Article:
Oscar Pistorius: The brutal prison life that awaits disgraced athlete

Athlete has been sentenced to five years in jail, despite his defence arguing he would be at risk in South Africa's penal system

The home where Oscar Pistorius shot and killed Reeva Steenkamp was a luxurious mansion in the exclusive gated community of Silver Woods Estate, Pretoria.

The brutal conditions the disgraced Paralympian will now encounter in one of South Africa's most notorious are a very different proposition.

After Judge Thokozile Masipa handed down a five-year sentence, the double amputee was immediately led down to the cells. From there he will be transferred to Kgosi Mampuru II prison, previously known as Pretoria Central, where prison authorities have indicated he will be housed in the jail’s hospital section.

This may prove a relative luxury in comparison to the main cells, where 7,000 prisoners live in notoriously overcrowded and unsanitary conditions, sometimes with up to 80 men in a cell intended for half that number – and with inmates sleeping two or three to a bunk.

The athlete’s defence team had argued Pistorius would be at risk of attack and gang rape were he to be given a prison sentence, claiming jail would “break” him.

 

During the sentencing trial Probation officer Annette Vergeer asked: "How can we say Pistorius will not be a victim of gang rape?" and said South African prisons lacked the facilities to properly care for disabled prisoners.

Many inmates at Kgosi Mampuru II, who are often kept inside for up to 23 hours of the day, complain they are the victims of gang attacks who threaten them with rape or attempt to extort them for money.

The Judicial Inspectorate of Prisons recently revealed that South African prison gangs are using HIV infection as punishment, ordering gang members carrying AIDS to rape disobedient inmates in a ritual known as "slow puncture", according to the Mirror.

The jail has one doctor and five psychologist for the inmates. Private doctors are able to visit at the prisoner’s own expense.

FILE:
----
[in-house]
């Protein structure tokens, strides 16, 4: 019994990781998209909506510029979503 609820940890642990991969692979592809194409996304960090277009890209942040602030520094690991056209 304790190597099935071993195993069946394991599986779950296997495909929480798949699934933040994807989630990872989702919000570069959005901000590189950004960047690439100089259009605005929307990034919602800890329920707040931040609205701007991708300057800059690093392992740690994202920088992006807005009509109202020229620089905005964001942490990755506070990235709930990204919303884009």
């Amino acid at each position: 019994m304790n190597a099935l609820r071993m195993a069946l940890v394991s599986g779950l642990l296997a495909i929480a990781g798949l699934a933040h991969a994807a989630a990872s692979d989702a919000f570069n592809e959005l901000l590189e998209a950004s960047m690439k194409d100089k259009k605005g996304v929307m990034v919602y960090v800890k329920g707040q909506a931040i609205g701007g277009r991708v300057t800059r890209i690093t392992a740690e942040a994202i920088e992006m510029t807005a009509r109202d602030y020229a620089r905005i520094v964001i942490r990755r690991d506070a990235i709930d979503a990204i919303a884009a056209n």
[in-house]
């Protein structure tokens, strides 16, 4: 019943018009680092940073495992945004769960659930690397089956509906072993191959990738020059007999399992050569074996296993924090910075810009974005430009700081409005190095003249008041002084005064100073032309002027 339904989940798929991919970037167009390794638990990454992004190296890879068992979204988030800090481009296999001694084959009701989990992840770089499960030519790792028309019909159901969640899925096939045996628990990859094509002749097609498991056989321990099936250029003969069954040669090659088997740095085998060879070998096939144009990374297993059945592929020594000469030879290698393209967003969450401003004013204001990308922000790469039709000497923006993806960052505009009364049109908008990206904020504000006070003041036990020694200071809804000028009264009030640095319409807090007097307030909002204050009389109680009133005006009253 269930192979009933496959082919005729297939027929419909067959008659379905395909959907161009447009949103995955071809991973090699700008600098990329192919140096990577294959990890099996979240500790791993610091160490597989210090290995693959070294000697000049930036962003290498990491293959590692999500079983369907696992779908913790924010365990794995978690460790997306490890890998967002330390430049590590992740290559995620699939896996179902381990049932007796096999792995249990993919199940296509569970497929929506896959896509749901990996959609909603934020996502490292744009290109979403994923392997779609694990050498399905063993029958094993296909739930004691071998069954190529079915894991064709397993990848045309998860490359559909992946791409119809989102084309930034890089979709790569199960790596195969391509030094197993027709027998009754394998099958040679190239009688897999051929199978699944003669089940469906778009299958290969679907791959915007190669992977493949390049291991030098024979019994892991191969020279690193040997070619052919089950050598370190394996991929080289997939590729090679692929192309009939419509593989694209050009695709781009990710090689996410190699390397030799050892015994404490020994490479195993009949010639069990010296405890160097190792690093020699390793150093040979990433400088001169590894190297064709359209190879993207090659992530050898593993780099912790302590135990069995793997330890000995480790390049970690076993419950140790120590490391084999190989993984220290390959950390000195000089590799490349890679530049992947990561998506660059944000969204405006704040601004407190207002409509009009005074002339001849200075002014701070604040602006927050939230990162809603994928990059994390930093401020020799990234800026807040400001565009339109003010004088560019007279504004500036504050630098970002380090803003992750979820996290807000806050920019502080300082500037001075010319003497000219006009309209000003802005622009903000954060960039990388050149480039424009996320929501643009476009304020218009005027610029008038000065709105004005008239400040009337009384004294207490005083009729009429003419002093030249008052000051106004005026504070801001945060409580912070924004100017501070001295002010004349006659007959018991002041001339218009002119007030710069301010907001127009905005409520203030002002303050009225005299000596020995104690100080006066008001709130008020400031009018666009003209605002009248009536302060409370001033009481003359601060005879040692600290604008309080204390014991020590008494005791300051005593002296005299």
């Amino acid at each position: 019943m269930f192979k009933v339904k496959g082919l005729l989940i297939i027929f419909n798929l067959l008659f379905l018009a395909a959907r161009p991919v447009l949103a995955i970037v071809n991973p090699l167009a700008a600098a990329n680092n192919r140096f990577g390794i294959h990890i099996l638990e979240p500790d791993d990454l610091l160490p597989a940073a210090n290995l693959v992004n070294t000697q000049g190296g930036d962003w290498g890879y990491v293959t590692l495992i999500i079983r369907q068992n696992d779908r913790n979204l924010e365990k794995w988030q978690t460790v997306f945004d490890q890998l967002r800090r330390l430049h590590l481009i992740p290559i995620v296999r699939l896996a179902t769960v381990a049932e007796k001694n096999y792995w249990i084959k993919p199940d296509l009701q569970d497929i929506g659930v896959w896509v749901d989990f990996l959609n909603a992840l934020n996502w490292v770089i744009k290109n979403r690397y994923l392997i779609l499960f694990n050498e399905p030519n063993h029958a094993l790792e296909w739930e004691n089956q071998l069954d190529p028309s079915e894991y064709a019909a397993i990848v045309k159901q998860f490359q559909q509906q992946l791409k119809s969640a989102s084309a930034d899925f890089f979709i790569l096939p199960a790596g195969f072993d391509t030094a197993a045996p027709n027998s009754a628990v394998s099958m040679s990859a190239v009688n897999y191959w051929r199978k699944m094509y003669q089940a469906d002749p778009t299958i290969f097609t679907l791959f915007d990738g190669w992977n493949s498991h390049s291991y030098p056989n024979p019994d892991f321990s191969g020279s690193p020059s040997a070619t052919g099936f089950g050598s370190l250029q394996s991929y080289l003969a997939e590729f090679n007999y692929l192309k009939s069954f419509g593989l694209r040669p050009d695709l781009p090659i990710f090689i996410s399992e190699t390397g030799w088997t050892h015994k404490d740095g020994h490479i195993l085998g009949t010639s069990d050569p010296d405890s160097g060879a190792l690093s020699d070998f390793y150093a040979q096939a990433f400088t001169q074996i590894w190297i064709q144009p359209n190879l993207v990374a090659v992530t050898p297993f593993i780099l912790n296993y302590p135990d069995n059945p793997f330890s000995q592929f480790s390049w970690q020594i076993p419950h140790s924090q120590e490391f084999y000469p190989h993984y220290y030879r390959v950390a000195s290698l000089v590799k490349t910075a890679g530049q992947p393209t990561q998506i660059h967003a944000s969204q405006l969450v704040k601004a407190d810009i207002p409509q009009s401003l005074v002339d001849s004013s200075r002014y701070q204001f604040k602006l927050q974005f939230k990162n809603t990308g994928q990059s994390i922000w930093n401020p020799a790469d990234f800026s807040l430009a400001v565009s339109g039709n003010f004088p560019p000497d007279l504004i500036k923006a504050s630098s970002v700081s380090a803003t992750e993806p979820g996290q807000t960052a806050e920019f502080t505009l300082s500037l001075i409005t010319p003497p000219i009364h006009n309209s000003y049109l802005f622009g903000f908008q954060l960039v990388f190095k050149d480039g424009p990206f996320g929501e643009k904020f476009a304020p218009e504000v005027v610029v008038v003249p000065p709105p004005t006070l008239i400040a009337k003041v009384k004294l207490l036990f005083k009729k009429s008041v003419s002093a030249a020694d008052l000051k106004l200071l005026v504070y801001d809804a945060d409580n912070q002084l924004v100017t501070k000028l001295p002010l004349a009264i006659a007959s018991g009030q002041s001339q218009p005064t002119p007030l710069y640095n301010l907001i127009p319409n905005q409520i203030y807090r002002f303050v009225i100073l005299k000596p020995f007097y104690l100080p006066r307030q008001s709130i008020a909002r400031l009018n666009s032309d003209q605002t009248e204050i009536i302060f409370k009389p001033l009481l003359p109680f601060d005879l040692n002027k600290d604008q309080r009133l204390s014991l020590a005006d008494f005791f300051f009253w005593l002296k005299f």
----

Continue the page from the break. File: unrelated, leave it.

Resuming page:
If Pistorius is housed in the hospital wing, he will have a toilet, basin, bed with a mattress, sheets and pillow, and a cupboard. Crucially the hospital section has showers with rails, enabling the former athlete to wash himself with the help of a bench.

Nonetheless, Pistorius’ defence lawyer Barrie Roux argued even the hospital wing would endanger his client’s life, suggesting he would be exposed to other illnesses – such as tuberculosis, which is the biggest killer in South Africa’s prisons – and there was no guarantee he would be given a single cell.

The double-amputee will also have his prosthetic legs removed every evening, as "they could be a security risk,” according to penal reform campaign Lukas Muntingh.

There has been huge doubt thrown on the ability of South Africa’s prison system to treat the disabled athlete with respect to his humanity. The entire system currently holds 128 disabled inmates.

Pistorius’ high profile will also not help. Prior to sentencing a South African newspaper ran a report which claimed a prison gang boss had threatened to “take him [Pistorious] out” were he to be placed in prison.

Pretoria Central Prison, renamed Kgosi Mampuru II prison, gained notoriety during the apartheid era as the site of hangings. Death row prisoners were confined in a cell called ‘The Pot’ with up to seven hanged a day.

Pistorius was convicted of culpable homicide, South Africa’s equivalent of manslaughter, last month. He was sentenced to five years in jail for culpable homicide. The athlete was also given three years in jail, wholly suspended for five years, for firearm charges.

Steenkamp was killed by the paralympian when he fired four shots through a bathroom door at the model in his luxury Pretoria home on Valentine’s Day last year, having mistaken her for an intruder.

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